Editors' Summary: The 102d Congress adjourned on October 9, 1992, leaving a mixed record of environmental successes and failures. The three principal environmental statutes before it — RCRA, the FWPCA, and the ESA — all failed to win reauthorization. Much heralded proposals to elevate EPA to cabinet-level status got nowhere. Bills to protect banks and municipalities from CERCLA liability and reform federal mining law stalled and died. However, Congress did pass a landmark national energy policy bill, and extensive hearings were held on the bills that were not enacted.

In this Comment, the author examines the battles fought in the 102d Congress over each of the principal items on its environmental agenda. He explores the reasons why enacted bills acquired the form they did and why unenacted bills failed to pass. Finally, he concludes that, despite its failures, the 102d Congress may have laid the groundwork for the next Congress, when Democrats will control both houses of Congress and the White House.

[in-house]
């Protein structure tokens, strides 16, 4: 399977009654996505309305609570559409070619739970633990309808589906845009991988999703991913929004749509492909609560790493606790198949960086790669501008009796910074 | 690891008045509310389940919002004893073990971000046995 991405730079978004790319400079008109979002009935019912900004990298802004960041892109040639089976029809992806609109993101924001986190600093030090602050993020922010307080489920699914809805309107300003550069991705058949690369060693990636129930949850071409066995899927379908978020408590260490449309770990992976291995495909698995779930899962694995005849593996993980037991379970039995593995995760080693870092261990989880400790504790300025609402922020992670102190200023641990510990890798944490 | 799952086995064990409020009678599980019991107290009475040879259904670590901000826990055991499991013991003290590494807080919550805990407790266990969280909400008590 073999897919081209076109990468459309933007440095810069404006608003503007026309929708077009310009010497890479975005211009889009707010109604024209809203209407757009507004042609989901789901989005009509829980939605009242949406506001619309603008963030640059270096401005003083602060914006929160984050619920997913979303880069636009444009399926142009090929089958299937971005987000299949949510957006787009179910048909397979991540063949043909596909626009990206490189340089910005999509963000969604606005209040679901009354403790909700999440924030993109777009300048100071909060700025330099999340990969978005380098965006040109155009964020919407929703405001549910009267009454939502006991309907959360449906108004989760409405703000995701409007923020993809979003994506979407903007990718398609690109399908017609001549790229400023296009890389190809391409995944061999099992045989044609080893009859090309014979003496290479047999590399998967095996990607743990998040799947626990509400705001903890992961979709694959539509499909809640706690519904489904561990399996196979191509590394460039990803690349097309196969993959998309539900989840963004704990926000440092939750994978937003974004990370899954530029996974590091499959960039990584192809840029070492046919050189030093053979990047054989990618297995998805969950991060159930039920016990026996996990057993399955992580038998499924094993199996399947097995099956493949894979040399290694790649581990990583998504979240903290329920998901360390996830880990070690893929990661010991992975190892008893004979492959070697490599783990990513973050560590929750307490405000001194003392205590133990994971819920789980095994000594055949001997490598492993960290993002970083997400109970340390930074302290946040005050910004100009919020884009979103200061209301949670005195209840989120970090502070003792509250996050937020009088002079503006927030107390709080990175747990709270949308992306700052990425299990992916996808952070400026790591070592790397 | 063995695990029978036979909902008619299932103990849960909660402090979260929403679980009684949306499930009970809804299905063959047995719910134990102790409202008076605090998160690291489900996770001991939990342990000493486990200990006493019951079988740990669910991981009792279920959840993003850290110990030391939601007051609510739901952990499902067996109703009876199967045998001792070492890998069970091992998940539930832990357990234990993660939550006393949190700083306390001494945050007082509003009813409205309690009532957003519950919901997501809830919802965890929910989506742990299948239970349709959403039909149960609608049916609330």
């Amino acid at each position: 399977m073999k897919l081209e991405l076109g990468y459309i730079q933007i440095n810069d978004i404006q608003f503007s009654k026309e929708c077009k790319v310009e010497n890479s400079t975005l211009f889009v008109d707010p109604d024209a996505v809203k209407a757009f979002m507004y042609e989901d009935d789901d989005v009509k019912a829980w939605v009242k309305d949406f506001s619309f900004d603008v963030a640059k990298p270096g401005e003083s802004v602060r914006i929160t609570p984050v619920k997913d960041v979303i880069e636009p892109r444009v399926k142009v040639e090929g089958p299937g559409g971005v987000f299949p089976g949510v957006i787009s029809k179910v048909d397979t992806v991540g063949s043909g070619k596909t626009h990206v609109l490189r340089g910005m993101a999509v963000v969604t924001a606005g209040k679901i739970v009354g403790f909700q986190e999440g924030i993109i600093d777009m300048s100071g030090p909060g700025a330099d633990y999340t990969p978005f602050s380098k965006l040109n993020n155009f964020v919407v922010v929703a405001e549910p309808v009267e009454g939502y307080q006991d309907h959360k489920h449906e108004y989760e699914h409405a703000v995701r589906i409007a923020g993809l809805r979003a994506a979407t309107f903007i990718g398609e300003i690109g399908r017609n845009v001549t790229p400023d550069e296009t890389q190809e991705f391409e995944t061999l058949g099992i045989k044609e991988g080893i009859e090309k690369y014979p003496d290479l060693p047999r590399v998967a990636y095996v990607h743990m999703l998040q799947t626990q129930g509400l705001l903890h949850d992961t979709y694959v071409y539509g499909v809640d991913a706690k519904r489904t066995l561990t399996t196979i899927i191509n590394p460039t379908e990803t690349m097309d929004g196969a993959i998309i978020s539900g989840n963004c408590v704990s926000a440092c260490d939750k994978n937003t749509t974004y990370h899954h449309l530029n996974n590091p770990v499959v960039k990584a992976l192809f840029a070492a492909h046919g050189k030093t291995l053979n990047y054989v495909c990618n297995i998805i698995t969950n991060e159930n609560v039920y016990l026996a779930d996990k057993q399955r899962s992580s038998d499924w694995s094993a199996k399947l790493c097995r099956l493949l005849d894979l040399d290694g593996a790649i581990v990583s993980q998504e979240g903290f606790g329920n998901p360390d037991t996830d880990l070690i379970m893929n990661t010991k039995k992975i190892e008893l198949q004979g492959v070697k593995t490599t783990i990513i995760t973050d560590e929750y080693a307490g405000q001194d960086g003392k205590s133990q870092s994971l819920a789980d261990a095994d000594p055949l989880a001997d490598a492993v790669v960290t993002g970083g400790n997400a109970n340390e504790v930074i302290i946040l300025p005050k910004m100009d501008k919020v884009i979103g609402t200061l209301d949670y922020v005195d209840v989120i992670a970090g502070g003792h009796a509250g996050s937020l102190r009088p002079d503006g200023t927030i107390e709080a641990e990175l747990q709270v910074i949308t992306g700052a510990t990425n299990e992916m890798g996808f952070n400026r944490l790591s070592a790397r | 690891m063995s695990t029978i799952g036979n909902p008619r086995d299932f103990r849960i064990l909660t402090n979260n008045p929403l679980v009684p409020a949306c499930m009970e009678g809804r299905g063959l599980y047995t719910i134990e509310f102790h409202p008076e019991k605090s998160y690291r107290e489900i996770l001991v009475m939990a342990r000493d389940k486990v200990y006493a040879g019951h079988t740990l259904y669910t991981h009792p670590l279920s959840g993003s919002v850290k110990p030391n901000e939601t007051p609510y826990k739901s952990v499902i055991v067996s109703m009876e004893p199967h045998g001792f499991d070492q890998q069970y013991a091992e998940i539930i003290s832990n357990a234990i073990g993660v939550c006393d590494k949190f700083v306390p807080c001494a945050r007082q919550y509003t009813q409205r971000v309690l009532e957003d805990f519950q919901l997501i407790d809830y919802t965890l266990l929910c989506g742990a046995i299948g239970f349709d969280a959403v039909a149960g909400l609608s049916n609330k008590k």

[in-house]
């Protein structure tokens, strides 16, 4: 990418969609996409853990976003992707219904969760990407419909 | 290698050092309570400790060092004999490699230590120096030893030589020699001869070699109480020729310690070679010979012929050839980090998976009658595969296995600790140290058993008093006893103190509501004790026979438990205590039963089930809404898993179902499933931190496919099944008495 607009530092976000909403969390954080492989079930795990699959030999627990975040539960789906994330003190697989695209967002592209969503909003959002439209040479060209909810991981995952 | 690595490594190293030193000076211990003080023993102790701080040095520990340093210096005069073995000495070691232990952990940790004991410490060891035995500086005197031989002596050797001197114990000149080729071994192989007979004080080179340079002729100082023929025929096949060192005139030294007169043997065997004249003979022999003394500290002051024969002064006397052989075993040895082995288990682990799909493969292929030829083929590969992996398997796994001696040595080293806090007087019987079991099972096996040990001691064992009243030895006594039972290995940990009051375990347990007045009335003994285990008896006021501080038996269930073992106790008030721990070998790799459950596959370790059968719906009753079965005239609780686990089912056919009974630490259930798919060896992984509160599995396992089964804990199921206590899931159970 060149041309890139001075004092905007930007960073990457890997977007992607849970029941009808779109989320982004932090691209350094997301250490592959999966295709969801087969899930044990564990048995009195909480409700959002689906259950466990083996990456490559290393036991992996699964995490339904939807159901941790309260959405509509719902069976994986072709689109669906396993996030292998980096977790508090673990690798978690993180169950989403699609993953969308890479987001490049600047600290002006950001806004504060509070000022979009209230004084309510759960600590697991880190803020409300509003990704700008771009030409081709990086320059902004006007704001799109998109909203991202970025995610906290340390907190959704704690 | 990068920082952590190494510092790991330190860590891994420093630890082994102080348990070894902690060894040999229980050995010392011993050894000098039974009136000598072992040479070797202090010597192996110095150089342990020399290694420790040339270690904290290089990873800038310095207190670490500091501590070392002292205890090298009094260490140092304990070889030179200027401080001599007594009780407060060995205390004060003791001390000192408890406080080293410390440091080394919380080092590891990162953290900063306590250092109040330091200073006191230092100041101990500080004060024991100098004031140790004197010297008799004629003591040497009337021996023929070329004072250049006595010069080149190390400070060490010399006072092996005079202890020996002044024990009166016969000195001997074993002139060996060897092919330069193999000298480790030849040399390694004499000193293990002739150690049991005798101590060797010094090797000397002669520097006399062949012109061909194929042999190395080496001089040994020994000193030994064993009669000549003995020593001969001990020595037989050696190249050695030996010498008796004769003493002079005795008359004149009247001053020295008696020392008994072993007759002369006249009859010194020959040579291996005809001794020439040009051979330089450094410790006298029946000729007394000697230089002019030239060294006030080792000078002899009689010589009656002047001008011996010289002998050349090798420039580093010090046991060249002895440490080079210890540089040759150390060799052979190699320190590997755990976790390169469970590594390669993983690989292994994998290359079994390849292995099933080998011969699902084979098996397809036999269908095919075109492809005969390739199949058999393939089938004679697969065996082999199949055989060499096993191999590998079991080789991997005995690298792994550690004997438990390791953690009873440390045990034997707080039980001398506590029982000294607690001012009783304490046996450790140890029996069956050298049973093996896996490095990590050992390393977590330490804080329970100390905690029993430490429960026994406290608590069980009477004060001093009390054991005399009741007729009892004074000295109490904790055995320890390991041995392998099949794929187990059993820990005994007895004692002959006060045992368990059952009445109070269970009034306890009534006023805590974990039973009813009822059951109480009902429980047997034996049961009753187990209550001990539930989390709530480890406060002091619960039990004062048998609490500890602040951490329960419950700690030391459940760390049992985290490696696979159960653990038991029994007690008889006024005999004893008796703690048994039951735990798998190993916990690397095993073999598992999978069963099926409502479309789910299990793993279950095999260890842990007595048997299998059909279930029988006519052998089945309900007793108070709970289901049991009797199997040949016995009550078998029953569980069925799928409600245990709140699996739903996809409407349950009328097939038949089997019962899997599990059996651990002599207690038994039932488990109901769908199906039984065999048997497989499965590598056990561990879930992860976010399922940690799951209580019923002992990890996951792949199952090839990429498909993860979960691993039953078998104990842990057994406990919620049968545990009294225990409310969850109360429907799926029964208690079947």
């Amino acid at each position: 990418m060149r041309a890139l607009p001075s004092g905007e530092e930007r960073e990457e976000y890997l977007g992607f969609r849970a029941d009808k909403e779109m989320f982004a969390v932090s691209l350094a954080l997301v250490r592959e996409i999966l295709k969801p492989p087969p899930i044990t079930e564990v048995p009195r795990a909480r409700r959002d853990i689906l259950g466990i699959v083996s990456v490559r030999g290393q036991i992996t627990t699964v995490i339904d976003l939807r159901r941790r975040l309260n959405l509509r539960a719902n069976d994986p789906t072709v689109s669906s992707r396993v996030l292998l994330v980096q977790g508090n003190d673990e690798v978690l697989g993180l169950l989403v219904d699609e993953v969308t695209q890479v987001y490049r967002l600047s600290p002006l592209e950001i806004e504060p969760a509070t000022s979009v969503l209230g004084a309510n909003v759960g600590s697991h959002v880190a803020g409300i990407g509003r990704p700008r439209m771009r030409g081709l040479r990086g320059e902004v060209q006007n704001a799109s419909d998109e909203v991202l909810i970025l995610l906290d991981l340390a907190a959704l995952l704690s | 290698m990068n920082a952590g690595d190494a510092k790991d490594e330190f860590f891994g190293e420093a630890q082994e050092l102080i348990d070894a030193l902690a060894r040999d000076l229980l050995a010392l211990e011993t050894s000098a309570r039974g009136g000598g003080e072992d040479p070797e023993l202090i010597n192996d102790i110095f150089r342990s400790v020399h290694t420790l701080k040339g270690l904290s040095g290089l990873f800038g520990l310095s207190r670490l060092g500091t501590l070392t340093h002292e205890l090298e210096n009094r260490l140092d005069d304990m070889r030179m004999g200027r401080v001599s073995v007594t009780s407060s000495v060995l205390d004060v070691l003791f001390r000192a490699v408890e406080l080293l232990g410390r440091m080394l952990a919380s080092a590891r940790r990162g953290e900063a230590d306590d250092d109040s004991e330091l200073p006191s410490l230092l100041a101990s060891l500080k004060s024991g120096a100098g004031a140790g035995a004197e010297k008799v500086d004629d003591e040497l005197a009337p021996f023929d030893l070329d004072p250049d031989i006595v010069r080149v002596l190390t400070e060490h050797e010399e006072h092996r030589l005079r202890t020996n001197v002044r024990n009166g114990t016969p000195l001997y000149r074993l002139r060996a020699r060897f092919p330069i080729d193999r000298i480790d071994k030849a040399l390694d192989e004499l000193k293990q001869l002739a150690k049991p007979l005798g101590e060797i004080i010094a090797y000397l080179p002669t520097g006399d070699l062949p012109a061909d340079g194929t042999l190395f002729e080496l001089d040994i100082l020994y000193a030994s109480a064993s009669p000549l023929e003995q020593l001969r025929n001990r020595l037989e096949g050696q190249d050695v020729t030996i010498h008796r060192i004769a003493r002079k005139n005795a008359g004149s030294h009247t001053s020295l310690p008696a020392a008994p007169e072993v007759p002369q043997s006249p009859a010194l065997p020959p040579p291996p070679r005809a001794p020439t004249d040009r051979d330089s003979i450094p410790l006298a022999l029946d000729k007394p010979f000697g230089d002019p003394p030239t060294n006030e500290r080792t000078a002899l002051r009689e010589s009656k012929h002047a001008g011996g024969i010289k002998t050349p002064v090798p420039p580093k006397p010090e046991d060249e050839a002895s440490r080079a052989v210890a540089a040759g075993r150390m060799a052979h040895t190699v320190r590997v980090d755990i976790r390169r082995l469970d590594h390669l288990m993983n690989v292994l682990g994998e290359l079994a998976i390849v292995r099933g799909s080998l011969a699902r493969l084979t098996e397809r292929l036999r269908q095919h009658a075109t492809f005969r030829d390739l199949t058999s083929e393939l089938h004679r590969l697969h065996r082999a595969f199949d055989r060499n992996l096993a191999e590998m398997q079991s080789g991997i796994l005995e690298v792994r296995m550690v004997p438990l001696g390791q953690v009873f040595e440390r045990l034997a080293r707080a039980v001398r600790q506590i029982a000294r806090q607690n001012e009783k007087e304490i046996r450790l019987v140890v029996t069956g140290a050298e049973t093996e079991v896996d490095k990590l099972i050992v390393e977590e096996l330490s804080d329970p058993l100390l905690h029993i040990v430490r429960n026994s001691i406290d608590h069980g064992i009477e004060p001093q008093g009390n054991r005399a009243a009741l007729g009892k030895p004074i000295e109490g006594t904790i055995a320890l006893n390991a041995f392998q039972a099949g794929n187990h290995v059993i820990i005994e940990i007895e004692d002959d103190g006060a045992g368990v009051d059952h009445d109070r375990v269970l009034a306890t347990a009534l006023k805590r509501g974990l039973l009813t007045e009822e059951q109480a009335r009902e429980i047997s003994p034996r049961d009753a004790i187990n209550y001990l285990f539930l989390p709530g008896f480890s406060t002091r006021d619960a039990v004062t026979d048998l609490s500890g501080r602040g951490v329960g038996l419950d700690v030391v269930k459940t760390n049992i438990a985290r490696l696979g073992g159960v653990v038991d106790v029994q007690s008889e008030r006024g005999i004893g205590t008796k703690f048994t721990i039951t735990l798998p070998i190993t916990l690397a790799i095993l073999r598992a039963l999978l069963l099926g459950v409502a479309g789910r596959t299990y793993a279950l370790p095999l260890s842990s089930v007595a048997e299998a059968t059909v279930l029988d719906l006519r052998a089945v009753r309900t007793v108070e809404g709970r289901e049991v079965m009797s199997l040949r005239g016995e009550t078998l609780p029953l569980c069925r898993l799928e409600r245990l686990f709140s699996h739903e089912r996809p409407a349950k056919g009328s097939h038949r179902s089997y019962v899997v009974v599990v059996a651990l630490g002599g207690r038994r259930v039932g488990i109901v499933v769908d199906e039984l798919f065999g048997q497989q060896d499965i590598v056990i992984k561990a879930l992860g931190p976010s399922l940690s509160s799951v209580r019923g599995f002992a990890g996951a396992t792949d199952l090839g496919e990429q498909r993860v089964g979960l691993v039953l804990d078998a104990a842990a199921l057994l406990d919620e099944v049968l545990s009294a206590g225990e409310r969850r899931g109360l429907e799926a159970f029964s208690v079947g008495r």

Dialogue

Lucas v. South Carolina Coastal Council: The Takings Test Turns a Corner

by Barry M. Hartman